Tag Archives: retirement homes

Amid haute cuisine and class struggle

12 Feb

oysters-rockefeller-52891-1

Last night I had Oysters Rockefeller. It was accompanied by green beans, a baked tomato and finger potatoes. Preceding that was chicken noodle soup and a salad of baby spinach, walnuts, goat cheese and dried cranberries. Dessert followed. This was dinner at the retirement home – not mine, my father’s.

 

The food was slightly better than usual because it was Birthday Night, the once-a-month event that celebrates all those born in that month. But even on regular nights, the meals are of high quality. Overall, the place is well-maintained, very clean and well-functioning. The staff is attentive and friendly.

 

Sitting in the dining hall, however, I realized my father was unlike nearly all the other people. He was of a different class. Even in old age, maybe especially in old age, this kind of thing comes through.

 

“Hey,” a man who had the look of a retired corporate executive shouted across several tables at my father when he was a newcomer. “You’ve got a hat on. Take off your hat!”

 

My father is bald and wears a hat to keep his head warm. He explained this to the man yelling at him and declined the directive to remove it. I don’t think the two have spoken since.

 

Dad has his friends at the home. All the Italians, plus the open, gregarious people who don’t think too much of themselves. Still, I’m certain few share his background.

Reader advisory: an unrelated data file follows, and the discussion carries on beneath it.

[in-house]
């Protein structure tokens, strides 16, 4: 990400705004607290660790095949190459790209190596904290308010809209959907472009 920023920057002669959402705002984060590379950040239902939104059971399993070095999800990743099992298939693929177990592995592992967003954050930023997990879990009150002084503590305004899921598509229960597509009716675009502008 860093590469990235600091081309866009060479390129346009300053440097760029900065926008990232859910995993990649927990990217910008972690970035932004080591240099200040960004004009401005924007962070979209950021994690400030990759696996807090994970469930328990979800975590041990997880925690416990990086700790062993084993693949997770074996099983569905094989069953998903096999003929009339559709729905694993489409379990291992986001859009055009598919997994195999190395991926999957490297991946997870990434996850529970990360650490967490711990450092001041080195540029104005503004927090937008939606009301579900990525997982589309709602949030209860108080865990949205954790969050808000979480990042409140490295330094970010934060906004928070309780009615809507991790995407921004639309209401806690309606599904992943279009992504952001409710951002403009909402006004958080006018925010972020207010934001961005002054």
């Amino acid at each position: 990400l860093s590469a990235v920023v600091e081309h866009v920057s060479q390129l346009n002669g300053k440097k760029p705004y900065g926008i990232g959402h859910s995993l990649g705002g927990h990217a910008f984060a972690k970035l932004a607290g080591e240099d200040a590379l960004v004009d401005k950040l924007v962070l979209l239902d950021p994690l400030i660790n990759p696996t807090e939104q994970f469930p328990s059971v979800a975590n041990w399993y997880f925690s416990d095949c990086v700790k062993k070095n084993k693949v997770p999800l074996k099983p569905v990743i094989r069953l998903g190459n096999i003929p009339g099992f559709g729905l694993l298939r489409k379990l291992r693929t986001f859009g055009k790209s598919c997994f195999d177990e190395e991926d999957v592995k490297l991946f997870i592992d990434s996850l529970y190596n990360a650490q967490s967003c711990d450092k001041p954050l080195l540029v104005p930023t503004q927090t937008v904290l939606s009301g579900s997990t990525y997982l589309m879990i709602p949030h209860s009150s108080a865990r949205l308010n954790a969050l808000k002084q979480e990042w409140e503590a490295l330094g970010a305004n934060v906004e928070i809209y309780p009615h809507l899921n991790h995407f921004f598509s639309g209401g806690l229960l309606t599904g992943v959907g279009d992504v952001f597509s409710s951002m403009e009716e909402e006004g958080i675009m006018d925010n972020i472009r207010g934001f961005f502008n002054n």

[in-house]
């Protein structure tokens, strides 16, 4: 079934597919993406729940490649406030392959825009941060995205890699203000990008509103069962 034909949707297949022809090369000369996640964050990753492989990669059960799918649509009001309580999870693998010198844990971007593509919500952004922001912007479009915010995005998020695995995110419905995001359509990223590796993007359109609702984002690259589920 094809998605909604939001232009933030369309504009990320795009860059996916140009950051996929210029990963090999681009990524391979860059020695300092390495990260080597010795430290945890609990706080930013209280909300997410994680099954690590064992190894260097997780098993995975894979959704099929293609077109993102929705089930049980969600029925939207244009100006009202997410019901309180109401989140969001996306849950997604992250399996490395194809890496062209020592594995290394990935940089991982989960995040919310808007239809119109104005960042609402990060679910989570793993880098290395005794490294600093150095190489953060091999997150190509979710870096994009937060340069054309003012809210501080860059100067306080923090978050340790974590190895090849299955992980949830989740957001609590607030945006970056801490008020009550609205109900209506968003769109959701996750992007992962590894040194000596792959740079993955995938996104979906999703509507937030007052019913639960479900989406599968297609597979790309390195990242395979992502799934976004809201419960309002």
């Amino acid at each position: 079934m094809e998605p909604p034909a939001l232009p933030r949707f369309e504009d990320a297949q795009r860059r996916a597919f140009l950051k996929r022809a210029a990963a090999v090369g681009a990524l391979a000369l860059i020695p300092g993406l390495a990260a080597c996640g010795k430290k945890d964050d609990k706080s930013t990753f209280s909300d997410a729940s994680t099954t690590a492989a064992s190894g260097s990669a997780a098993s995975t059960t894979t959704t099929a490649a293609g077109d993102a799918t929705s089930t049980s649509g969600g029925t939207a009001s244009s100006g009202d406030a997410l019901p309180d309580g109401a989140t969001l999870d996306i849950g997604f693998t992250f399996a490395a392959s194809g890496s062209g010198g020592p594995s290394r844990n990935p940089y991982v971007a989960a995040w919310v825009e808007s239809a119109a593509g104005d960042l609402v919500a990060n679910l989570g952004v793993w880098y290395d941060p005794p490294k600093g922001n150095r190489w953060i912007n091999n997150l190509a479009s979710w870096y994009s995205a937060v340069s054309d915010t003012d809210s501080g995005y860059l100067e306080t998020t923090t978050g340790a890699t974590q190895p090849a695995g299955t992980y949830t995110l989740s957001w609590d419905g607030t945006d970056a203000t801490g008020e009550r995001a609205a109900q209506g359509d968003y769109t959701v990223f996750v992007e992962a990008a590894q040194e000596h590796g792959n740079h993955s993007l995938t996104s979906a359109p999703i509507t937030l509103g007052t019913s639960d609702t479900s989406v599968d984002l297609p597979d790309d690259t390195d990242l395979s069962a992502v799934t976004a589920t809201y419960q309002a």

european-immigrants-disembarking-everett

My father was born to immigrant parents. He worked in factories, served in World War II and afterward took a job with the United States Postal Service. He never made much money but late in life was approved for a 100 percent veterans disability pension (loss of hearing in one ear during the war). This was a boost to his income at a time when his expenses were low. Actually, he never did spend much money, but with this second pension he was able to save even more. He invested mostly in CDs and government bonds when inflation and interest rates were in double digits, and made good money when he sold a house originally purchased for $15,000.

 

So, unlike a lot of working men, this working man was able to afford a berth in a rather nice retirement home. By doing that, he has to put up with the kind of people who may have had servants and commanded a realm.

 

“I wouldn’t sit there,” a thin, small, patrician-looking woman told me on Birthday Night. I was trying to sit down with my father at “her” table. “Mildred will be coming soon and that’s where she sits.”

 

We sat anyway. The hostess had  placed us there, advising that Mildred would be seated at another table, and so the suggestion was ignored.

 

But it did not stop there.

 

When I asked my father what he was going to order, I spoke somewhat loudly into his hearing-aid assisted “good” ear.

 

“Please lower your voice, ,” the woman told me.

 

“I need to speak loud enough for him to hear,” I said.

 

“He can hear you,” she said dismissively. “And Mildred will be coming soon.”

 

When she spoke again of Mildred coming, I was tempted to call her an old bat. Before I could, the hostess came over and said, “If you are uncomfortable here, I can seat you at a different table.”

 

I took her up on that.

Walker

Officially, there are no assigned seats at this particular home.  But so many residents insist on sitting at the same place all the time, and with the same people, that things can get nasty. It could just be that old people are nasty, yet I sense past lives of entitlement influencing the forcefulness of these individuals. Most are dressed fairly well as they push their walkers about. Many women get their hair done regularly and accessorize with jewelry. My father, meanwhile, doesn’t care much about his appearance.